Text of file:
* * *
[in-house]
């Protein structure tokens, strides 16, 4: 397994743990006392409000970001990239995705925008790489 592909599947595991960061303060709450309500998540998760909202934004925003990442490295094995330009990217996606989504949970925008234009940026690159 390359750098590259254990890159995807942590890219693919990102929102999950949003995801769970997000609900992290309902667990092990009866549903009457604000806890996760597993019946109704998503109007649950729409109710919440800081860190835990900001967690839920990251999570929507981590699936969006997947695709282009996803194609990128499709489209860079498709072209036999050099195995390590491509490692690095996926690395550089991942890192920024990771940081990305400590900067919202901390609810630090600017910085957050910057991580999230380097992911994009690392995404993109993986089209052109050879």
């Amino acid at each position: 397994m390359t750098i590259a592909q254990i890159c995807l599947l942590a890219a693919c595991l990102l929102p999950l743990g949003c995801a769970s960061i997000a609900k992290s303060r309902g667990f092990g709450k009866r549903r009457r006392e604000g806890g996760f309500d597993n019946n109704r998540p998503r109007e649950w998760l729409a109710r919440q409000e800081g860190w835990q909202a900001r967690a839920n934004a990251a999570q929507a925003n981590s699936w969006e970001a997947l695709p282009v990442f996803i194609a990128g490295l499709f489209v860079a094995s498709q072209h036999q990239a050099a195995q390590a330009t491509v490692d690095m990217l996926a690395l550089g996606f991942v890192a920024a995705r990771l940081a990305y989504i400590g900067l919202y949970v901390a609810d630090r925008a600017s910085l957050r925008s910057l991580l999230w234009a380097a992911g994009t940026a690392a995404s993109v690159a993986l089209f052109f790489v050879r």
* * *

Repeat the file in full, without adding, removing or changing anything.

[in-house]
């Protein structure tokens, strides 16, 4: 397994743990006392409000970001990239995705925008790489 592909599947595991960061303060709450309500998540998760909202934004925003990442490295094995330009990217996606989504949970925008234009940026690159 390359750098590259254990890159995807942590890219693919990102929102999950949003995801769970997000609900992290309902667990092990009866549903009457604000806890996760597993019946109704998503109007649950729409109710919440800081860190835990900001967690839920990251999570929507981590699936969006997947695709282009996803194609990128499709489209860079498709072209036999050099195995390590491509490692690095996926690395550089991942890192920024990771940081990305400590900067919202901390609810630090600017910085957050910057991580999230380097992911994009690392995404993109993986089209052109050879």
């Amino acid at each position: 397994m390359t750098i590259a592909q254990i890159c995807l599947l942590a890219a693919c595991l990102l929102p999950l743990g949003c995801a769970s960061i997000a609900k992290s303060r309902g667990f092990g709450k009866r549903r009457r006392e604000g806890g996760f309500d597993n019946n109704r998540p998503r109007e649950w998760l729409a109710r919440q409000e800081g860190w835990q909202a900001r967690a839920n934004a990251a999570q929507a925003n981590s699936w969006e970001a997947l695709p282009v990442f996803i194609a990128g490295l499709f489209v860079a094995s498709q072209h036999q990239a050099a195995q390590a330009t491509v490692d690095m990217l996926a690395l550089g996606f991942v890192a920024a995705r990771l940081a990305y989504i400590g900067l919202y949970v901390a609810d630090r925008a600017s910085l957050r925008s910057l991580l999230w234009a380097a992911g994009t940026a690392a995404s993109v690159a993986l089209f052109f790489v050879r």